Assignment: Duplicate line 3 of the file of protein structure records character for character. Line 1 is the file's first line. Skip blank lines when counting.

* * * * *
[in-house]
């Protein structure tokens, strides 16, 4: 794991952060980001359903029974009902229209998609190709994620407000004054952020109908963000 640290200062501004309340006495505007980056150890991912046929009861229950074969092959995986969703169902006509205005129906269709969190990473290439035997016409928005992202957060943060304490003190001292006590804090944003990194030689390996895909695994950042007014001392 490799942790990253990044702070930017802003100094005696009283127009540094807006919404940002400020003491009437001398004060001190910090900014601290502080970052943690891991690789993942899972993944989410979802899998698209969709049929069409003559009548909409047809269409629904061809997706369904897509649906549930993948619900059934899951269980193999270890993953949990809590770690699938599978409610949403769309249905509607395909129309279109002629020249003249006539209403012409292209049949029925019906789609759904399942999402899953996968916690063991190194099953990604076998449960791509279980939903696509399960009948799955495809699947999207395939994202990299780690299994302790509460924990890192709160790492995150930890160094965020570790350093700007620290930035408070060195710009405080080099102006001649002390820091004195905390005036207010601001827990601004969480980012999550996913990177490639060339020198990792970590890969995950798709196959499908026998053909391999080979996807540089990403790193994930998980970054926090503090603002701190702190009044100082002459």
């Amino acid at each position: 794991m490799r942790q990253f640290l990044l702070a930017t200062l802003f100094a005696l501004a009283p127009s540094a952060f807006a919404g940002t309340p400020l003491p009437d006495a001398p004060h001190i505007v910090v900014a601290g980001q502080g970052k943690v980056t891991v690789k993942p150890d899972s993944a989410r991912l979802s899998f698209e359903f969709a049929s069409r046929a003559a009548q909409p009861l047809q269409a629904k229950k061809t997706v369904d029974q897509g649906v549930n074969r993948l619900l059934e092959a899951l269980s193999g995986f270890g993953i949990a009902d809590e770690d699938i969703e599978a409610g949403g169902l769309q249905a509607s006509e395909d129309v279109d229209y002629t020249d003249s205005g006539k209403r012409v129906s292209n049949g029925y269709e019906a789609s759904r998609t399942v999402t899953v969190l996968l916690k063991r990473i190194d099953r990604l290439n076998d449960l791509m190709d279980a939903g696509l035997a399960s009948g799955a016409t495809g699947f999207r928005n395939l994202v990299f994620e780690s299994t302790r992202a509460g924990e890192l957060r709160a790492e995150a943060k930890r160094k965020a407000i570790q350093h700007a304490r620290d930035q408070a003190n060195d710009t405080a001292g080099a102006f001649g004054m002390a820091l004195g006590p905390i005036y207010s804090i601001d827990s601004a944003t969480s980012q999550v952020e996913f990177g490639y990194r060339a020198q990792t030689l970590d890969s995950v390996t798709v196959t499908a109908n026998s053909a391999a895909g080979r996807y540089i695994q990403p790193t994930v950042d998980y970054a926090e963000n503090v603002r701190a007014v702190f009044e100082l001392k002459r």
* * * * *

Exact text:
């Amino acid at each position: 794991m490799r942790q990253f640290l990044l702070a930017t200062l802003f100094a005696l501004a009283p127009s540094a952060f807006a919404g940002t309340p400020l003491p009437d006495a001398p004060h001190i505007v910090v900014a601290g980001q502080g970052k943690v980056t891991v690789k993942p150890d899972s993944a989410r991912l979802s899998f698209e359903f969709a049929s069409r046929a003559a009548q909409p009861l047809q269409a629904k229950k061809t997706v369904d029974q897509g649906v549930n074969r993948l619900l059934e092959a899951l269980s193999g995986f270890g993953i949990a009902d809590e770690d699938i969703e599978a409610g949403g169902l769309q249905a509607s006509e395909d129309v279109d229209y002629t020249d003249s205005g006539k209403r012409v129906s292209n049949g029925y269709e019906a789609s759904r998609t399942v999402t899953v969190l996968l916690k063991r990473i190194d099953r990604l290439n076998d449960l791509m190709d279980a939903g696509l035997a399960s009948g799955a016409t495809g699947f999207r928005n395939l994202v990299f994620e780690s299994t302790r992202a509460g924990e890192l957060r709160a790492e995150a943060k930890r160094k965020a407000i570790q350093h700007a304490r620290d930035q408070a003190n060195d710009t405080a001292g080099a102006f001649g004054m002390a820091l004195g006590p905390i005036y207010s804090i601001d827990s601004a944003t969480s980012q999550v952020e996913f990177g490639y990194r060339a020198q990792t030689l970590d890969s995950v390996t798709v196959t499908a109908n026998s053909a391999a895909g080979r996807y540089i695994q990403p790193t994930v950042d998980y970054a926090e963000n503090v603002r701190a007014v702190f009044e100082l001392k002459r």